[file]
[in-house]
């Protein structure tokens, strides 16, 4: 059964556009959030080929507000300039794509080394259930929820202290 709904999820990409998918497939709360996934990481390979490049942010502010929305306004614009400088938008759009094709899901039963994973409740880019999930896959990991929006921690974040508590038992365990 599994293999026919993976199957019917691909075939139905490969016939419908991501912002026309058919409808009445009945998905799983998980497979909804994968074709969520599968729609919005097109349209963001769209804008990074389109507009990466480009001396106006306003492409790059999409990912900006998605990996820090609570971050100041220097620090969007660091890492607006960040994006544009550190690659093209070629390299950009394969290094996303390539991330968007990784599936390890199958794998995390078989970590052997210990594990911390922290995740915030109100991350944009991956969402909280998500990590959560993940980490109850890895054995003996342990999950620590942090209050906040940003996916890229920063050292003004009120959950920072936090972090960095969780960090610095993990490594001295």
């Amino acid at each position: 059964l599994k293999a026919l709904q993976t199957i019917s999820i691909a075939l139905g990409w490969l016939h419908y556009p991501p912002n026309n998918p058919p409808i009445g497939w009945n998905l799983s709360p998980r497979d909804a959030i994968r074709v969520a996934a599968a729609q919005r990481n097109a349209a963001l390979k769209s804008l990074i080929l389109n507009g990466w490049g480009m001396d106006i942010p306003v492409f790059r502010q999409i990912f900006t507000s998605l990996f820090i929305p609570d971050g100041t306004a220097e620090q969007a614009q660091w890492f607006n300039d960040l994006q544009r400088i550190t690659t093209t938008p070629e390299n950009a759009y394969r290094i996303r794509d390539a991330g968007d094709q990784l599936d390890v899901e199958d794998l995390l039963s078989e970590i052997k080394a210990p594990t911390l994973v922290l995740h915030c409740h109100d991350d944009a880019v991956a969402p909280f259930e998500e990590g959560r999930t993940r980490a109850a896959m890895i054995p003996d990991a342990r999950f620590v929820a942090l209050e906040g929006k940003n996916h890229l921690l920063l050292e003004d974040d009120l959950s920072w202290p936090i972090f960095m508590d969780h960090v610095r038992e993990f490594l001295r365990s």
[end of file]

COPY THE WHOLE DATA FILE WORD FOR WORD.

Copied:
[in-house]
């Protein structure tokens, strides 16, 4: 059964556009959030080929507000300039794509080394259930929820202290 709904999820990409998918497939709360996934990481390979490049942010502010929305306004614009400088938008759009094709899901039963994973409740880019999930896959990991929006921690974040508590038992365990 599994293999026919993976199957019917691909075939139905490969016939419908991501912002026309058919409808009445009945998905799983998980497979909804994968074709969520599968729609919005097109349209963001769209804008990074389109507009990466480009001396106006306003492409790059999409990912900006998605990996820090609570971050100041220097620090969007660091890492607006960040994006544009550190690659093209070629390299950009394969290094996303390539991330968007990784599936390890199958794998995390078989970590052997210990594990911390922290995740915030109100991350944009991956969402909280998500990590959560993940980490109850890895054995003996342990999950620590942090209050906040940003996916890229920063050292003004009120959950920072936090972090960095969780960090610095993990490594001295």
């Amino acid at each position: 059964l599994k293999a026919l709904q993976t199957i019917s999820i691909a075939l139905g990409w490969l016939h419908y556009p991501p912002n026309n998918p058919p409808i009445g497939w009945n998905l799983s709360p998980r497979d909804a959030i994968r074709v969520a996934a599968a729609q919005r990481n097109a349209a963001l390979k769209s804008l990074i080929l389109n507009g990466w490049g480009m001396d106006i942010p306003v492409f790059r502010q999409i990912f900006t507000s998605l990996f820090i929305p609570d971050g100041t306004a220097e620090q969007a614009q660091w890492f607006n300039d960040l994006q544009r400088i550190t690659t093209t938008p070629e390299n950009a759009y394969r290094i996303r794509d390539a991330g968007d094709q990784l599936d390890v899901e199958d794998l995390l039963s078989e970590i052997k080394a210990p594990t911390l994973v922290l995740h915030c409740h109100d991350d944009a880019v991956a969402p909280f259930e998500e990590g959560r999930t993940r980490a109850a896959m890895i054995p003996d990991a342990r999950f620590v929820a942090l209050e906040g929006k940003n996916h890229l921690l920063l050292e003004d974040d009120l959950s920072w202290p936090i972090f960095m508590d969780h960090v610095r038992e993990f490594l001295r365990s």